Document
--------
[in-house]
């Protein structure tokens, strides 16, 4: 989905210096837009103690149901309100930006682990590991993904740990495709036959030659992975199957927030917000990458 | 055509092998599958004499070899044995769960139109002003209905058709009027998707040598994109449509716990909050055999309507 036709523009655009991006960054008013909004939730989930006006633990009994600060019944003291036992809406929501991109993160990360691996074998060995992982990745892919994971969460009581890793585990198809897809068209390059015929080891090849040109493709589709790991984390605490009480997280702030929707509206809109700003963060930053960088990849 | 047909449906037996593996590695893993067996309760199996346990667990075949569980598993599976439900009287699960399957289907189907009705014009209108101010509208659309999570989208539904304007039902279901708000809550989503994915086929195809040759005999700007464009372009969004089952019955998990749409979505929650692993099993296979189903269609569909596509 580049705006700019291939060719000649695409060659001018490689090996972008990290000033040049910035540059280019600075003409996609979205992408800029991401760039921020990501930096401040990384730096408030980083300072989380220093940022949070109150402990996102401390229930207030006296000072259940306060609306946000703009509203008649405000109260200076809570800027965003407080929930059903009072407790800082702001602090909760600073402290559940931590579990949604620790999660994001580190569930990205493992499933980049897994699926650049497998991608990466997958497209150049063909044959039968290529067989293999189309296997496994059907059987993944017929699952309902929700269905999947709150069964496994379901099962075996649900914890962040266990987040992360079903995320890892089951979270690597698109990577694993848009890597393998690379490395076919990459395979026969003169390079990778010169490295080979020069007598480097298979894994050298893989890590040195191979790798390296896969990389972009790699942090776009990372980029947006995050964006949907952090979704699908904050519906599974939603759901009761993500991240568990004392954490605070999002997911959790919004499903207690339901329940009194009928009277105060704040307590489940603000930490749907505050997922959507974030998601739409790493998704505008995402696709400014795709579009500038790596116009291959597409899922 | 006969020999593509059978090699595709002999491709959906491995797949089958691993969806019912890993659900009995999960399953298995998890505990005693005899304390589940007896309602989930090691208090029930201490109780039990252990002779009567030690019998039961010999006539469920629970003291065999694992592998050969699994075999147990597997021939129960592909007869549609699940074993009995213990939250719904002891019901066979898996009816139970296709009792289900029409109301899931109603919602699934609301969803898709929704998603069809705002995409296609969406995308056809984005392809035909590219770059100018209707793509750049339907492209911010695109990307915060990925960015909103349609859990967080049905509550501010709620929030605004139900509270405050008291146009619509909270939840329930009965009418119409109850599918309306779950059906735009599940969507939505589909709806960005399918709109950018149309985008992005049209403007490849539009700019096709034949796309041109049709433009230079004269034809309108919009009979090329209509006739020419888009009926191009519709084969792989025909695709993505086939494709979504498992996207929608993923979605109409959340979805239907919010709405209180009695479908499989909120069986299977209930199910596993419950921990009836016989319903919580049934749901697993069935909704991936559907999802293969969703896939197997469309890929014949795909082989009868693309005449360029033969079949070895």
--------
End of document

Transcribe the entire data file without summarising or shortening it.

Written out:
[in-house]
């Protein structure tokens, strides 16, 4: 989905210096837009103690149901309100930006682990590991993904740990495709036959030659992975199957927030917000990458 | 055509092998599958004499070899044995769960139109002003209905058709009027998707040598994109449509716990909050055999309507 036709523009655009991006960054008013909004939730989930006006633990009994600060019944003291036992809406929501991109993160990360691996074998060995992982990745892919994971969460009581890793585990198809897809068209390059015929080891090849040109493709589709790991984390605490009480997280702030929707509206809109700003963060930053960088990849 | 047909449906037996593996590695893993067996309760199996346990667990075949569980598993599976439900009287699960399957289907189907009705014009209108101010509208659309999570989208539904304007039902279901708000809550989503994915086929195809040759005999700007464009372009969004089952019955998990749409979505929650692993099993296979189903269609569909596509 580049705006700019291939060719000649695409060659001018490689090996972008990290000033040049910035540059280019600075003409996609979205992408800029991401760039921020990501930096401040990384730096408030980083300072989380220093940022949070109150402990996102401390229930207030006296000072259940306060609306946000703009509203008649405000109260200076809570800027965003407080929930059903009072407790800082702001602090909760600073402290559940931590579990949604620790999660994001580190569930990205493992499933980049897994699926650049497998991608990466997958497209150049063909044959039968290529067989293999189309296997496994059907059987993944017929699952309902929700269905999947709150069964496994379901099962075996649900914890962040266990987040992360079903995320890892089951979270690597698109990577694993848009890597393998690379490395076919990459395979026969003169390079990778010169490295080979020069007598480097298979894994050298893989890590040195191979790798390296896969990389972009790699942090776009990372980029947006995050964006949907952090979704699908904050519906599974939603759901009761993500991240568990004392954490605070999002997911959790919004499903207690339901329940009194009928009277105060704040307590489940603000930490749907505050997922959507974030998601739409790493998704505008995402696709400014795709579009500038790596116009291959597409899922 | 006969020999593509059978090699595709002999491709959906491995797949089958691993969806019912890993659900009995999960399953298995998890505990005693005899304390589940007896309602989930090691208090029930201490109780039990252990002779009567030690019998039961010999006539469920629970003291065999694992592998050969699994075999147990597997021939129960592909007869549609699940074993009995213990939250719904002891019901066979898996009816139970296709009792289900029409109301899931109603919602699934609301969803898709929704998603069809705002995409296609969406995308056809984005392809035909590219770059100018209707793509750049339907492209911010695109990307915060990925960015909103349609859990967080049905509550501010709620929030605004139900509270405050008291146009619509909270939840329930009965009418119409109850599918309306779950059906735009599940969507939505589909709806960005399918709109950018149309985008992005049209403007490849539009700019096709034949796309041109049709433009230079004269034809309108919009009979090329209509006739020419888009009926191009519709084969792989025909695709993505086939494709979504498992996207929608993923979605109409959340979805239907919010709405209180009695479908499989909120069986299977209930199910596993419950921990009836016989319903919580049934749901697993069935909704991936559907999802293969969703896939197997469309890929014949795909082989009868693309005449360029033969079949070895």